Season One, Episode Four

What is “Phys Ed” Anyway?
Rousseau, Penmanship, Playgrounds, and
Other Educational Exertions

Transcript coming soon!

If you’ve attended school in the US in the past 50 years, physical education probably has an oversized influence on how you think about the school day — for better or for worse. As we are constantly reminded by popular culture, physical education has been a rite of passage for school children for generations. Today’s episode turns to Enlightenment philosopher Jean-Jacques Rousseau to explore how eighteenth-century thinking about children’s bodies still resonates with how we imagine children learn. We then explore other iterations of physical education, including the contortions of handwriting class and the heady dangers of adventure playgrounds. 

image gallery

reading list

Allan, Marjory. “Why Don’t We Use Our Bomb Sites Like This?” Picture Post, November 16, 1946. 

Anonymous. “Education: Nation of Scrawlers” Time. February 10, 1947, p. 93. 

Borrowman, Kelsey N. “Rousseau on Health: A Study of Our Relations.”  Concept, Vol. 38, 2015.

Johnston, Lloyd, “Sports Participation and Physical Education in American Secondary Schools: Current Levels and Racial/Ethnic and Socioeconomic Disparities.” American Journal of Preventive Medicine, vol. 33, issue 4, supplement, October 2007, pp. S195–S208.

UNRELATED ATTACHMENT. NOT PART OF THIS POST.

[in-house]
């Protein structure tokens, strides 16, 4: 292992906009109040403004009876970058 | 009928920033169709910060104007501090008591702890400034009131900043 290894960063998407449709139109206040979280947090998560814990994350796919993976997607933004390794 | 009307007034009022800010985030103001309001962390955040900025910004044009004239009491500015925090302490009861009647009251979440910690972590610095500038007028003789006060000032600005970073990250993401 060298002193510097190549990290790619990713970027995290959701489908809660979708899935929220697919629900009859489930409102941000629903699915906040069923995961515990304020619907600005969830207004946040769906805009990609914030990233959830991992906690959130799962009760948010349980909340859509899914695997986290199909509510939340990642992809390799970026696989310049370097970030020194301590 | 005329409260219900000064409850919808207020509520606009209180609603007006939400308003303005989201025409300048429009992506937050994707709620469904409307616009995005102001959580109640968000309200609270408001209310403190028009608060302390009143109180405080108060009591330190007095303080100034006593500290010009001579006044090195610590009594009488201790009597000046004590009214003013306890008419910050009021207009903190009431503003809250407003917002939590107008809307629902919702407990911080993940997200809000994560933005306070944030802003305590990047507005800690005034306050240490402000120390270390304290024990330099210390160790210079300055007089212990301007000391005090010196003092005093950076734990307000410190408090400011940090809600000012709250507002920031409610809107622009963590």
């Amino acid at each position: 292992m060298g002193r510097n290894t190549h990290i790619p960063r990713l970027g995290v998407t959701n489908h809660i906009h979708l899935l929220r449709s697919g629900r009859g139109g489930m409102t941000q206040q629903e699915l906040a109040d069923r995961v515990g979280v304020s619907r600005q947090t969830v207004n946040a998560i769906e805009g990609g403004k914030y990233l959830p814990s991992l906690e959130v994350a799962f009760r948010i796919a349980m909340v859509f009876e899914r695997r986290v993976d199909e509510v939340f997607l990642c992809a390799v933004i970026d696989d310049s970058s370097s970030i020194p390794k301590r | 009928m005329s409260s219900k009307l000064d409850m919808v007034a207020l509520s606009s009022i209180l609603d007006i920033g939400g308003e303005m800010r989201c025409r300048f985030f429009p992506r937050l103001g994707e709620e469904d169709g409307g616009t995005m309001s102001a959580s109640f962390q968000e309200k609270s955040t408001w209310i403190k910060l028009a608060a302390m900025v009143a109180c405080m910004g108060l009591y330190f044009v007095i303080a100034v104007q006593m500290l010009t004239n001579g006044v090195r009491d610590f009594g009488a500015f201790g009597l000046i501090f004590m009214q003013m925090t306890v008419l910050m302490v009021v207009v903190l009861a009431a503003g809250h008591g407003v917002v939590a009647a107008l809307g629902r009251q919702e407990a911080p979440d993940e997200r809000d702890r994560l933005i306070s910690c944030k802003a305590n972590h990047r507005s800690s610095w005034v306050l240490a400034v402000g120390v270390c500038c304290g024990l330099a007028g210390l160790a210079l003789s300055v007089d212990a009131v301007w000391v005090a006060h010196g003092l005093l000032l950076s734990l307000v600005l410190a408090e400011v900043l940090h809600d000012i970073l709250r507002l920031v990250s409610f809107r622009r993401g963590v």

Kozlovsky , Roy. “Adventure Playgrounds and Postwar Reconstruction.” In Designing Modern Childhoods: History, Space, and the Material Culture of Children; An International Reader, ed. Marta Gutman and Ning de Coninck-Smith. Rutgers University Press, 2007.

The Post-War Adventure (or “Junk”) Playgrounds Promoting Autonomous Play.” Architecture of Early Childhood, January 31, 2012.

Rousseau, Jean-Jacques. Émile: or Treatise on Education, trans. Barbara Foxley, 1762, trans. William H. Payne, D. Appleton, ca. 1892.

Shier, Harry. Adventure Playgrounds: An Introduction. National Playing Fields Association, 1984.

Spencer, Henry Caleb and Platt Rogers Spencer. Spencerian Key to Practical Penmanship. Ivison, Phinney, Blakeman, 1866.

Steller, Chris. “When ‘The Yard’ Was Minnesota’s Most Radical Park.” Minnpost, July 25, 2014.

Tierney, John. “Can a Playground Be Too Safe?New York Times, July 19, 2011.

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